And it went down well.

“I’m still pinching myself,” she says.

Oxford Mail: Bridget Christie; promotional shots; photography by Natasha Pszenicki; comedian; Amanda Emery

“It was the most incredibly rewarding process of my working life and the critical and public response to it was way beyond what I or the team could have dreamed for. I don’t know what will happen in my career from here on in, but this was a real defining moment for me that may never be repeated, so I’m just aware of seizing the moment and draining every last bit of joy out of it!

“We’ve had hundreds of messages from members of the public, menopausal women, young women, men, across the spectrum, saying how it’s touched them, and it’s just been really overwhelming to be honest.”

It’s the same with the stand-up show. And it is not just middle-aged women who are finding it hilarious.

She says: “I thought it might be quite a hard sell, but I started running the material in at little comedy gigs, where audiences are predominantly 20-something, and I’d see tables of young guys just laughing their heads off.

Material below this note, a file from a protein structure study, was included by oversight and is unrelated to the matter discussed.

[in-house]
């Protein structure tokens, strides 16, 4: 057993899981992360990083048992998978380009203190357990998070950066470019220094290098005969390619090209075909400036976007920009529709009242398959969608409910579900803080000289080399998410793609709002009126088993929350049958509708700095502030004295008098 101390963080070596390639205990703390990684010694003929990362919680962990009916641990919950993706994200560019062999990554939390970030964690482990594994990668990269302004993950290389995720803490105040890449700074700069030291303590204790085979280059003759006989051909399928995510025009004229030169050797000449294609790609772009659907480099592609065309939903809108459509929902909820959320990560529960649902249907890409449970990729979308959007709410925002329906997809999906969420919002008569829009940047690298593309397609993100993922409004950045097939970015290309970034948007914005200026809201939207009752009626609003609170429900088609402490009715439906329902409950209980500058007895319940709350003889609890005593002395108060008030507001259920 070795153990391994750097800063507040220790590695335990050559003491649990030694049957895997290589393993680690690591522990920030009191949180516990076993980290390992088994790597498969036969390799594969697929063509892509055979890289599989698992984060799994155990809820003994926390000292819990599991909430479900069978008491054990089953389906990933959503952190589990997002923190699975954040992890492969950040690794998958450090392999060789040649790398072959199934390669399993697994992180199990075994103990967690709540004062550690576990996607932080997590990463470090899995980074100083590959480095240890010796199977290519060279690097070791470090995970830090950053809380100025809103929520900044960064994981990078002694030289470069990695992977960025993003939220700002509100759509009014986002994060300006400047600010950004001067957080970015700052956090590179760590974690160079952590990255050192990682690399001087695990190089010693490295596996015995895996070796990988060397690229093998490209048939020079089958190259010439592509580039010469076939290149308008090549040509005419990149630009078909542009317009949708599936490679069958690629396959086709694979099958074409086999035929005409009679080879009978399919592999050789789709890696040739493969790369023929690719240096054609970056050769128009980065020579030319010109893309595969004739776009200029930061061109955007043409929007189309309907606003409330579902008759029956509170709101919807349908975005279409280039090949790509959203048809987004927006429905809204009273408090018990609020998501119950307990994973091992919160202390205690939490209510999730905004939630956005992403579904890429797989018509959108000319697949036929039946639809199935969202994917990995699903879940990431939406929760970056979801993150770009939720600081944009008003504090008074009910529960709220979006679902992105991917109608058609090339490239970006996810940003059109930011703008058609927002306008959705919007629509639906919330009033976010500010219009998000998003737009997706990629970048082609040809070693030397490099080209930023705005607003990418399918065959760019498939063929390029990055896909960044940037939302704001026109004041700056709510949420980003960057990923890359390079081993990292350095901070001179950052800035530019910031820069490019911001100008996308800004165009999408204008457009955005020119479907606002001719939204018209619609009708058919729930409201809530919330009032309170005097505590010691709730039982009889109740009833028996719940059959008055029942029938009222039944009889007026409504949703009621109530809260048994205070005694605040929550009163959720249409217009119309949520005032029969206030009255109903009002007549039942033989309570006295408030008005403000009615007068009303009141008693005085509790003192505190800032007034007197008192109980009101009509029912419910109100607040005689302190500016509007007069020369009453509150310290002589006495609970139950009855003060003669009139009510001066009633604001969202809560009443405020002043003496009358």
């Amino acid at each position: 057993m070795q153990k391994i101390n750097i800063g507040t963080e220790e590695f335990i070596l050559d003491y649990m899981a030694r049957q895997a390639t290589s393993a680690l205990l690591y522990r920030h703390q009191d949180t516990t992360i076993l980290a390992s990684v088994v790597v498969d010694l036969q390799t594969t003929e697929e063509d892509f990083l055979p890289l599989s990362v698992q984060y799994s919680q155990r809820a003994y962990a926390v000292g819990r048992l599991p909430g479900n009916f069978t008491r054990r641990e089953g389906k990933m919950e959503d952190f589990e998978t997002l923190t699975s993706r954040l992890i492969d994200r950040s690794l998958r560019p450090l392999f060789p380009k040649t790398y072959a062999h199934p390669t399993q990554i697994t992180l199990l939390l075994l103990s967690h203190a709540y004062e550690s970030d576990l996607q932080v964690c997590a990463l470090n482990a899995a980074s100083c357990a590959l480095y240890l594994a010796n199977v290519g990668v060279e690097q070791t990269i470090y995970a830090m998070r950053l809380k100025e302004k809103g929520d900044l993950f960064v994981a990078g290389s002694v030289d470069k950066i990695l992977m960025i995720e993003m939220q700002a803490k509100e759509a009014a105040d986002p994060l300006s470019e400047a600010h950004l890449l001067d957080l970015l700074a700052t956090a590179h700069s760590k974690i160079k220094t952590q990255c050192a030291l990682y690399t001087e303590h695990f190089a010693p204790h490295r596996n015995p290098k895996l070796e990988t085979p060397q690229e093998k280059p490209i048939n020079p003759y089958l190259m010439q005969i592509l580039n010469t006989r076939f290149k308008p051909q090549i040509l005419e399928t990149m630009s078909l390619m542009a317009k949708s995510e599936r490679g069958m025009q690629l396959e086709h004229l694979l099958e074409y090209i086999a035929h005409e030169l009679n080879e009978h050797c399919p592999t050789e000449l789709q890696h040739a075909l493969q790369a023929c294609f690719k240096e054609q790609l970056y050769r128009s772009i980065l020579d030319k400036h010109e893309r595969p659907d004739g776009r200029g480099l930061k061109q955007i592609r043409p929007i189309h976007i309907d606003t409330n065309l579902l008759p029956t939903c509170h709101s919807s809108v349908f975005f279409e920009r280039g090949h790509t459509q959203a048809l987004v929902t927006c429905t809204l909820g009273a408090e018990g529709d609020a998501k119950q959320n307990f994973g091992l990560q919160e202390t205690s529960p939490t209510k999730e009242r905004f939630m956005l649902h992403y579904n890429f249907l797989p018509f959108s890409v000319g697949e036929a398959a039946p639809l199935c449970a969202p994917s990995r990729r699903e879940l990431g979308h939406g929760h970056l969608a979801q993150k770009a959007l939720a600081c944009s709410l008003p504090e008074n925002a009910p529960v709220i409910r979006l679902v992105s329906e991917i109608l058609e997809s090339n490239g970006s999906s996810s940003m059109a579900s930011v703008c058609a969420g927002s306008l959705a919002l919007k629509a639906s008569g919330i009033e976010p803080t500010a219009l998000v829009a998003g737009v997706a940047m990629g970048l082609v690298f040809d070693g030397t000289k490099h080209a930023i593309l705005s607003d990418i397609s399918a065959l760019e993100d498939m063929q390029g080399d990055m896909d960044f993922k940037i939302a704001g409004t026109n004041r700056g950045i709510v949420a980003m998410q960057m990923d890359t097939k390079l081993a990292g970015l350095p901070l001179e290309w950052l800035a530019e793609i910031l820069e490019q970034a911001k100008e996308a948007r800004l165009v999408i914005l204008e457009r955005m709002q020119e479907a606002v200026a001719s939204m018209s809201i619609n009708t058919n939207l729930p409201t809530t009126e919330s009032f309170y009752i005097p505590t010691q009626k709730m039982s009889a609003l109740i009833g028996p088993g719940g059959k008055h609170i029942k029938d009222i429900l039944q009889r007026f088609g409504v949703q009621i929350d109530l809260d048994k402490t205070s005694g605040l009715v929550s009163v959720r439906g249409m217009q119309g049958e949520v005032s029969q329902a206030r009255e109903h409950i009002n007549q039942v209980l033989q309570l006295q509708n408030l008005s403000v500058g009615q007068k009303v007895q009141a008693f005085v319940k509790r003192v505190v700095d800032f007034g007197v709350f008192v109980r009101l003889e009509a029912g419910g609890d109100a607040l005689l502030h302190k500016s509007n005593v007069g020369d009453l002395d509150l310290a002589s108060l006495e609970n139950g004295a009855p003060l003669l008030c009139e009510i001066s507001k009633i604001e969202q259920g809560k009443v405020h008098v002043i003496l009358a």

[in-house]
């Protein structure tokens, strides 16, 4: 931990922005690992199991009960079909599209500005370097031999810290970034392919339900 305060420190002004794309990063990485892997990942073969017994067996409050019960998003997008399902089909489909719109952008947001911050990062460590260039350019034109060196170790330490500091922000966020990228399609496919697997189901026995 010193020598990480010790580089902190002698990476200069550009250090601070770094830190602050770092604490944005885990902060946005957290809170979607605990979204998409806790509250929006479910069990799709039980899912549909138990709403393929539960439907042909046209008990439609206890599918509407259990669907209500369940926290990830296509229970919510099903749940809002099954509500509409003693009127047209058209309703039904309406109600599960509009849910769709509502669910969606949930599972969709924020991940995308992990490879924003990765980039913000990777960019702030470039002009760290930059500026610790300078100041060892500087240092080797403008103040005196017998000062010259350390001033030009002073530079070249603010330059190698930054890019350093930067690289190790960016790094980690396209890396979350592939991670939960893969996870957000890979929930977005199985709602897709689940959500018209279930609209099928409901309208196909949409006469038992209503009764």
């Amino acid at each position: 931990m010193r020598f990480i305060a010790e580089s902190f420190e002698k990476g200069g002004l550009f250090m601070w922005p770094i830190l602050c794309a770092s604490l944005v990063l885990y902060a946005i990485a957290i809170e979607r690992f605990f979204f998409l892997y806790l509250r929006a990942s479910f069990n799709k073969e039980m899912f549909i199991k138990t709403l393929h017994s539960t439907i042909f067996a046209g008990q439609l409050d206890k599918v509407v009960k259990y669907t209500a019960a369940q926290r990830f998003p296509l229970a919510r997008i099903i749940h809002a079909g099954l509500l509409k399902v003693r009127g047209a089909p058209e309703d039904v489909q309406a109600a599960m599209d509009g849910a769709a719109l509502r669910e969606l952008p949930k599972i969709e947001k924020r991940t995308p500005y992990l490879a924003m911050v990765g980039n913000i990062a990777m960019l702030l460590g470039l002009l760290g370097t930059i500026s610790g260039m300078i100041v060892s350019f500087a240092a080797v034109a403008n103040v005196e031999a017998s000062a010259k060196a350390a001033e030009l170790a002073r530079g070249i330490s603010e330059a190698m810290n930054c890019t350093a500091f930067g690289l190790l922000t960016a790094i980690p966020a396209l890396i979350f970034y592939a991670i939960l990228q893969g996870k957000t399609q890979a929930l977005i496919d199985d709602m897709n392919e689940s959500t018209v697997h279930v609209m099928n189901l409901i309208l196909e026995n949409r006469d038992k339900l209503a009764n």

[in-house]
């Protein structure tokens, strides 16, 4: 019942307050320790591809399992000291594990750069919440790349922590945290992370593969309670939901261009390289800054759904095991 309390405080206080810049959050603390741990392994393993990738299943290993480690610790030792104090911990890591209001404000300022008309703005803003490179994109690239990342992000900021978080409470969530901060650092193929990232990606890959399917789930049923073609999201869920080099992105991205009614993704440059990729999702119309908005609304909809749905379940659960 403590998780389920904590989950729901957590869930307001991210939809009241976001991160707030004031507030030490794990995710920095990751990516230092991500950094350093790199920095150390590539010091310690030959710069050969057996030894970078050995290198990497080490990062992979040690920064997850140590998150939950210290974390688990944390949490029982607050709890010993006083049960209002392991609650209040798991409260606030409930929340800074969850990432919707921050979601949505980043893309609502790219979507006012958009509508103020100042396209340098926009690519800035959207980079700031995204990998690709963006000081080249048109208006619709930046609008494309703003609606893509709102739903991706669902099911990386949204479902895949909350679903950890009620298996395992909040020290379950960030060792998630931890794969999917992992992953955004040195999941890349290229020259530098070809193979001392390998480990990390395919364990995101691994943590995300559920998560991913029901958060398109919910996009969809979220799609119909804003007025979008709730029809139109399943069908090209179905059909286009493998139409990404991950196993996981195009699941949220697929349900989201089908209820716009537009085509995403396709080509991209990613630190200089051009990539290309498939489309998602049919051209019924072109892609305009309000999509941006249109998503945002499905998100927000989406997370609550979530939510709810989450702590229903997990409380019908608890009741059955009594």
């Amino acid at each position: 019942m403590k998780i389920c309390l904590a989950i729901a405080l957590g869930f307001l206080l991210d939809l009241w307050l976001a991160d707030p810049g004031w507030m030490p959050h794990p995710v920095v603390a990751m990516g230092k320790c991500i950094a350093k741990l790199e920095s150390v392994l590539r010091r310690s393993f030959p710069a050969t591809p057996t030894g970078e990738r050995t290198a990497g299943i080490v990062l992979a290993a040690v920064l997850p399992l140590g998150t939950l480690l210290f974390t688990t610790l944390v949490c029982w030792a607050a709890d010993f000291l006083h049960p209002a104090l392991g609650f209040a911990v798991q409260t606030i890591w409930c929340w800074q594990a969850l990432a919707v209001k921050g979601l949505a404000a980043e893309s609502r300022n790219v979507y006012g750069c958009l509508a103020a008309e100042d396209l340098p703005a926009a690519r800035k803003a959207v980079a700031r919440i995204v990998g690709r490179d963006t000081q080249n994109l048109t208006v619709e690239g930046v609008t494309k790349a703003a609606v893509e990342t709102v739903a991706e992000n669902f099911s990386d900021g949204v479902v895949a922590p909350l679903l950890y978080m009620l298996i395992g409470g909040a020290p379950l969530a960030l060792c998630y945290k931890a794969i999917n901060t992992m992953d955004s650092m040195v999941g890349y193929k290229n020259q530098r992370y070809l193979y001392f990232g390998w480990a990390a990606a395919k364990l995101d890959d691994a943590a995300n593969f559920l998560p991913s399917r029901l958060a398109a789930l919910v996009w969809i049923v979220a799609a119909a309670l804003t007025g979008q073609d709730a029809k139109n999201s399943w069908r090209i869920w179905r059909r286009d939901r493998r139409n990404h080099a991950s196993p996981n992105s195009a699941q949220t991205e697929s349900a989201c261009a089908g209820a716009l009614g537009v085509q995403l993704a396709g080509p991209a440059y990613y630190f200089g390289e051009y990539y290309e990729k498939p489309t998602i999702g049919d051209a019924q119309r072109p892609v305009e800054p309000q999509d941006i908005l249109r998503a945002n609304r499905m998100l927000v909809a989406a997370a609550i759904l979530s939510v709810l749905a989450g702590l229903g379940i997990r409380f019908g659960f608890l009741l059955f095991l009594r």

“I thought they might be laughing at something else, so I asked them what was going on and they said ‘That’s our mums’. That was very interesting for me, because it made me realise that the menopause wasn’t this niche subject, and only interesting to women of a certain age – it was something much more universal than that. I found that young women in the audience responded well to it it be-cause it’s something in their future, and it’s about their relationships with their mothers.

“And on tour, when I’m signing my books at the end of the show, there are loads of teenage boys and young 20-something men who have watched Taskmaster and Ghosts, getting their books signed.

“So while I might have originally wanted to speak to menopausal women and women my age, an oft-overlooked demographic especially on the comedy circuit I found that the reach was, in reality, much much wider than that. It’s either you, or your wife, or your mum, or your sister.”

Bridget Christie's Who Am I comes to the Oxford Playhouse tonight, on Friday, September 8.